Yechury is entitled to disagree with Kanshi Ram's politics but he ought to ask himself why the BSP succeeded in mobilizing the wretched of the north Indian earth where India's communist parties so conspicuously failed. He might also ask himself why Kanshi Ram's insistence that a political party should be concerned about the caste composition of its leadership, struck him as a low idea. In pointing to the under-representation of Dalits in Indian political organizations, Kanshi Ram was saying nothing that Phule and Ambedkar hadn't said before him.

The CPI(M) doesn't have to genuflect towards Kanshi Ram — or Phule and Ambedkar — but given the BSP's massive fillip to subaltern politics in north India, it is rude and impolitic to condescend to his political legacy. Especially if the Left is grudgingly going to take his advice. As Yechury said in the interview, the Left was now prepared to stoop to conquer: "We're doing it now."

The depressing thing about the interview is that Sitaram Yechury is the CPI(M)'s most plausible and least dogmatic spokesperson. The party he speaks for supports affirmative action and reservation for Dalits, tribal people and backward castes; the CPI(M)'s own figures show that scheduled caste and scheduled tribe members account for 25 per cent of its total membership. In spite of all this, Yechury lets himself be caught out comparing a Dalit leader's awareness of caste unfavourably with a Brahmin politician's caste-blindness.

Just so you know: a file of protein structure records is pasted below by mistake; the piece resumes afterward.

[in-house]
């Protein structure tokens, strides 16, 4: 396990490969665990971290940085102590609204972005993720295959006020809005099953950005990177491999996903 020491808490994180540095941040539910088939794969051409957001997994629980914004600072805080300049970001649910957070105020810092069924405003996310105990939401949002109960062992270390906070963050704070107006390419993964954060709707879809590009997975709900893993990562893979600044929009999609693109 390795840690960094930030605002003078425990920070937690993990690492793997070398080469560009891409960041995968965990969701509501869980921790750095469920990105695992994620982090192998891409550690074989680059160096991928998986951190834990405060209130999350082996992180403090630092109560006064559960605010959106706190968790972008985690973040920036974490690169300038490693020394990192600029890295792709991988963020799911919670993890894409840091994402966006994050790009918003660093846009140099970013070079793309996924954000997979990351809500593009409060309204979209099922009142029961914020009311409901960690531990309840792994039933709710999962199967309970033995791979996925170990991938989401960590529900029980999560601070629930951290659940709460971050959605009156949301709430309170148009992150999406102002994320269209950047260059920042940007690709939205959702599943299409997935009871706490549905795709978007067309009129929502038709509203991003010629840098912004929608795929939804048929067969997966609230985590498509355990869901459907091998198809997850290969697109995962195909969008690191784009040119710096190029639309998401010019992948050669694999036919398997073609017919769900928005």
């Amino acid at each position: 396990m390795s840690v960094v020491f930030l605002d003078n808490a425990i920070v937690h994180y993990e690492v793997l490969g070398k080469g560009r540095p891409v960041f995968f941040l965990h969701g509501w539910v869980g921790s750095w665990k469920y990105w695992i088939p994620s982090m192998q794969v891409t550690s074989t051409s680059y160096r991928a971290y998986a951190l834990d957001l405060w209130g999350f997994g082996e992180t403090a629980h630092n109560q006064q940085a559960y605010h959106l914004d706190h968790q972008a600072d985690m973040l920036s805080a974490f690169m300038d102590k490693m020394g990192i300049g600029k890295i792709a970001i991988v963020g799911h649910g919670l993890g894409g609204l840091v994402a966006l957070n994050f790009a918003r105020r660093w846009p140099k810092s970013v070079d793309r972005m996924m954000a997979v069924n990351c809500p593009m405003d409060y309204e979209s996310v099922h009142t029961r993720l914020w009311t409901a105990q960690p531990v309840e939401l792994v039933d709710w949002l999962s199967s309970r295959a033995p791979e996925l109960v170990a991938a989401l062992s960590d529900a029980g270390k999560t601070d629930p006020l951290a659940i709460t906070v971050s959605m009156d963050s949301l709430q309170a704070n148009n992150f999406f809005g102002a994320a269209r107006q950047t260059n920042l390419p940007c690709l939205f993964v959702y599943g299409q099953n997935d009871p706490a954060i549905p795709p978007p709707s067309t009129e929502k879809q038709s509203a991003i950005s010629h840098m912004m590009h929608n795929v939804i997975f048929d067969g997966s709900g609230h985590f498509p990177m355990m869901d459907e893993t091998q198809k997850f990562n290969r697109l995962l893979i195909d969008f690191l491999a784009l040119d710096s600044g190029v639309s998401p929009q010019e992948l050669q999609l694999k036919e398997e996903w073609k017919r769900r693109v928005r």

Not only is the comparison politically toxic, it is a symptom of his party's unwillingness to accept that a politically progressive leadership isn't a substitute for a socially diverse and inclusive one. To have Dalits in cabinets and politburos as a matter of principle isn't tokenism as Yechury argues in the interview, it is an acknowledgment of fraternity, an assertion that in spite of visible inequality and difference we are connected by an imagined republican kinship. And fraternity (as Yechury must know) is a revolutionary ideal.

Kanshi Ram was right to ask his question and Yechury was wrong to offer innocence as an alibi. If the CPI(M) plans to take Kanshi Ram's advice to heart, stooping will be unnecessary. Diversity is Indian society's defining characteristic and fraternity ought to be the republic's cardinal political virtue. When his party's leadership makes room for Dalits at the very top, Yechury won't have to bend at all: he will, if anything, be entitled to stand a little bit straighter.